Russia's new tank reportedly will be faster than America's Abrams, may have a larger main gun and could be part of a 13-vehicle system that will put everything from personnel carriers to self-propelled artillery onto the same chassis.

The T-14 Armata also could become "fully robotic," Russia's RT news reported. But until Monday, its public appearances came with a decidedly low-tech camouflage system: Fabric covering the turret.

Now, the wraps are off in time for the tank to take center stage in Saturday's Victory Parade: May 9 marks Russia's version of V-E Day, when the nation will celebrate the 70th anniversary of the fall of Nazi Germany.

Experts say the first real public showcase of the T-14's capabilities could come at the annual Russian Arms Expo in September, but for now, here's what you need to know:

1. Armata 101. The new tank will weigh 48 tons and could hit speeds of more than 50 miles per hour, according to a spec sheet released by Russia's TASS news agency and translated by the U.S. Army's Foreign Military Studies Office. The three-person tank will be able to fire up to 12 rounds per minute from a 125 mm main gun that can fire multiple types of munitions, including guided missiles, with a range topping out at 8,000 meters.

High-tech highlights include circular-view cameras, a heat sensor and the Afganit active protection complex, which reportedly uses radar to detect incoming threats and destroys them with a rocket.

Abrams variants weigh in between 65 and 70 tons, according to General Dynamics Land Systems spec sheets, with a top speed of just more than 40 mph.

2. Ready to roll. A Russian military official said the tank will enter service next year. Within five years, more than 2,300 Armatas are set to reach Russian troops.

Sales of the tank to other nations could begin in five years. No potential buyers have been discussed; India makes its own version of Russia's current T-90 tank under a licensing agreement.

New Russian military vehicles including the new Russian T-14 Armata tank, foreground, make their way to Red Square during a rehearsal for the Victory Day military parade which will take place at Moscow's Red Square on May 9 to celebrate 70 years after the victory in WWII, in Moscow, Russia, Monday, May 4, 2015. Russia's new Armata tank has appeared in public for the first time, rumbling down a broad Moscow avenue on its way to Red Square for the Victory Day parade's final rehearsal. (AP Photo/Alexander Zemlianichenko)
New Russian military vehicles including the new Russian T-14 Armata tank, foreground, make their way to Red Square during a rehearsal for the Victory Day military parade which will take place at Moscow's Red Square on May 9 to celebrate 70 years after the victory in WWII, in Moscow, Russia, Monday, May 4, 2015. Russia's new Armata tank has appeared in public for the first time, rumbling down a broad Moscow avenue on its way to Red Square for the Victory Day parade's final rehearsal. (AP Photo/Alexander Zemlianichenko)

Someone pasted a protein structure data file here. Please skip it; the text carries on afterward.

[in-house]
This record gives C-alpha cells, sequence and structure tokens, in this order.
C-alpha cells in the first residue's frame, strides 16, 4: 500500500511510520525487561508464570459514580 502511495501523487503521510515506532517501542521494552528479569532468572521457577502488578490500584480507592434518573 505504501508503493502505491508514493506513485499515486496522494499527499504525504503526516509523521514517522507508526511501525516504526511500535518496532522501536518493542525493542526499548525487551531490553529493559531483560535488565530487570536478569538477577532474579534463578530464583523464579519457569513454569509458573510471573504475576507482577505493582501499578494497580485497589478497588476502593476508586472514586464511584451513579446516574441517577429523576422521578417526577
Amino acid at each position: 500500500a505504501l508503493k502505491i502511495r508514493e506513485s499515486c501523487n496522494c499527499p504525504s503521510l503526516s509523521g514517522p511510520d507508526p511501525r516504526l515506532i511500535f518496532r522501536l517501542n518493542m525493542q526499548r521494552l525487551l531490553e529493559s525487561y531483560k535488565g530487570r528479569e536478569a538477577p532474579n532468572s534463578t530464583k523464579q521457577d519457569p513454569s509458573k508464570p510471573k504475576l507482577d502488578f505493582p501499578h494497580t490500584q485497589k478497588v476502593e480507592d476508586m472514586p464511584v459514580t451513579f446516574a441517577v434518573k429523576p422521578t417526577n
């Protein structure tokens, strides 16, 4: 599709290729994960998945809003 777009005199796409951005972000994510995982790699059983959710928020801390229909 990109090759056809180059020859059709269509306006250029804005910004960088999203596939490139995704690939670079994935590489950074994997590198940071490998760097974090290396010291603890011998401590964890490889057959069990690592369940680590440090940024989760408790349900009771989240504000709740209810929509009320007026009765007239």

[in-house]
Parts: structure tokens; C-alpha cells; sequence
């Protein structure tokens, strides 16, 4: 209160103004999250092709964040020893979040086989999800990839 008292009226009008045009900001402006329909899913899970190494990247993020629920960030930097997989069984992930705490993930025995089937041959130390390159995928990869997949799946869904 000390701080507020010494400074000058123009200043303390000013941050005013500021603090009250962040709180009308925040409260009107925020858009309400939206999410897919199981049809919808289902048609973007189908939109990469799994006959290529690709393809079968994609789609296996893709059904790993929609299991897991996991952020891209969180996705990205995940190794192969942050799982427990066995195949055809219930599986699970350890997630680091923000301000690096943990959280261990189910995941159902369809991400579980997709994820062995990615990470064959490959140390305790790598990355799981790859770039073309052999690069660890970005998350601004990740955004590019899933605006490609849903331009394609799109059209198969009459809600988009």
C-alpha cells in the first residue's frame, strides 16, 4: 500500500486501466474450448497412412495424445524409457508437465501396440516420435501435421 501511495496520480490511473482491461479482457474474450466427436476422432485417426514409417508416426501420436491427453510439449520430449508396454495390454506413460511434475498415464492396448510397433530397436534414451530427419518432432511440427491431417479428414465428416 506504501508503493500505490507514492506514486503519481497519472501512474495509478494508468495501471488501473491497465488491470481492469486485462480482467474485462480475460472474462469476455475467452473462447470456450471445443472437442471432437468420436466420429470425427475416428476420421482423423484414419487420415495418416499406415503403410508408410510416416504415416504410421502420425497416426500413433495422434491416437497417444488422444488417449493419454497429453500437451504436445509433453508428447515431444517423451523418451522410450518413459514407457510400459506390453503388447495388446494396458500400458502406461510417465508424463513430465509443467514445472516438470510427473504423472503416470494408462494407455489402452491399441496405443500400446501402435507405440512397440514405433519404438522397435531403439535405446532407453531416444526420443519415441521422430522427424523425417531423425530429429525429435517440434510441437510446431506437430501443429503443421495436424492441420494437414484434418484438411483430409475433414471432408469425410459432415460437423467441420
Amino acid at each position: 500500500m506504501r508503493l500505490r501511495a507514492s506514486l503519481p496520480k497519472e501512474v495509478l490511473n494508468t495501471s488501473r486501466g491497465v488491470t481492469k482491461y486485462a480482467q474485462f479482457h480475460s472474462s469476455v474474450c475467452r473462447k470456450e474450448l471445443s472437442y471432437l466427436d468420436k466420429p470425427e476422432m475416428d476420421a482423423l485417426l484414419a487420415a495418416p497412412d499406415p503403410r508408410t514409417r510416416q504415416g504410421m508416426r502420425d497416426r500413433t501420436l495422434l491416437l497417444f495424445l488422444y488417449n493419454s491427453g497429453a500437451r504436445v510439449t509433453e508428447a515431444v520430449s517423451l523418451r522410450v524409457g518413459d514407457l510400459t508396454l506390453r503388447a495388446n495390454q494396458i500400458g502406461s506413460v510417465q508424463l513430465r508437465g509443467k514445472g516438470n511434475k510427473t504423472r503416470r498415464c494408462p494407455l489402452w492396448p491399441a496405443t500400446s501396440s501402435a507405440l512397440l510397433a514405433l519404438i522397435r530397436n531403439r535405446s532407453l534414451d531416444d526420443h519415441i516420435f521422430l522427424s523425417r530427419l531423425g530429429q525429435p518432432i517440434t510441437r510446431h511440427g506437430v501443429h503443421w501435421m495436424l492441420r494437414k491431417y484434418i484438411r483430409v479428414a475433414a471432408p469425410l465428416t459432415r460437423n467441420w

New Russian military vehicles, including the T-14 Armata tank, make their way toward Moscow's Red Square during a rehearsal for the Victory Day military parade.

Photo Credit: Alexander Zemlianichenko/AP

Variants of the Armata could include a 152 mm self-propelled howitzer, a bridge layer, a mine layer, various transport vehicles, even a "launch vehicle in system for heavy rocket propelled flame throwers," according to the March issue of FMSO's OE Watch magazine.

4. Safety first? The T-14 includes a "multi-layer armored capsule separated from the ammunition container," RT news reported, an arrangement that creates a safer, roomier environment. As one FMSO analyst put it in the March OE Watch, "Unlike previous Soviet/Russian vehicles, crew safety (survivability) and comfort appear to be a concern."

5. And in this corner ... The U.S. Army pulled all its tanks and Bradley Fighting Vehicles out of Europe in 2013, but they were back the next year, used in training at Grafenwoehr, Germany.

In January 2015, the service announced plans to include about 150 Abrams tanks within its European Activity Set by the end of the year. The increase came in response to a more aggressive Russian presence in the region: Annexing the Crimea region, destabilizing Eastern Ukraine and launching more active aerial patrols, including buzzing U.S. warships.